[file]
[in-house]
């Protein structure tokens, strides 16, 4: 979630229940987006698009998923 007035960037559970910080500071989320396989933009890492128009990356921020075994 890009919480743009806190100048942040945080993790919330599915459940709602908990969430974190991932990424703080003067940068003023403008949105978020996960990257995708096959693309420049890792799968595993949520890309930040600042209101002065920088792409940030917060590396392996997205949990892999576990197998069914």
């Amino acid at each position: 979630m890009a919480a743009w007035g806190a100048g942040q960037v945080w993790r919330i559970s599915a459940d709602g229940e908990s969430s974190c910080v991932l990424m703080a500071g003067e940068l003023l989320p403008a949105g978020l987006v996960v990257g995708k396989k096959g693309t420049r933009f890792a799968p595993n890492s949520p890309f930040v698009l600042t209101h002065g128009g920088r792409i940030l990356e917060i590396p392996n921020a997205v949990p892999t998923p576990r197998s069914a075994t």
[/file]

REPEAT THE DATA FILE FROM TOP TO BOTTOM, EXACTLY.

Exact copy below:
[in-house]
């Protein structure tokens, strides 16, 4: 979630229940987006698009998923 007035960037559970910080500071989320396989933009890492128009990356921020075994 890009919480743009806190100048942040945080993790919330599915459940709602908990969430974190991932990424703080003067940068003023403008949105978020996960990257995708096959693309420049890792799968595993949520890309930040600042209101002065920088792409940030917060590396392996997205949990892999576990197998069914």
């Amino acid at each position: 979630m890009a919480a743009w007035g806190a100048g942040q960037v945080w993790r919330i559970s599915a459940d709602g229940e908990s969430s974190c910080v991932l990424m703080a500071g003067e940068l003023l989320p403008a949105g978020l987006v996960v990257g995708k396989k096959g693309t420049r933009f890792a799968p595993n890492s949520p890309f930040v698009l600042t209101h002065g128009g920088r792409i940030l990356e917060i590396p392996n921020a997205v949990p892999t998923p576990r197998s069914a075994t």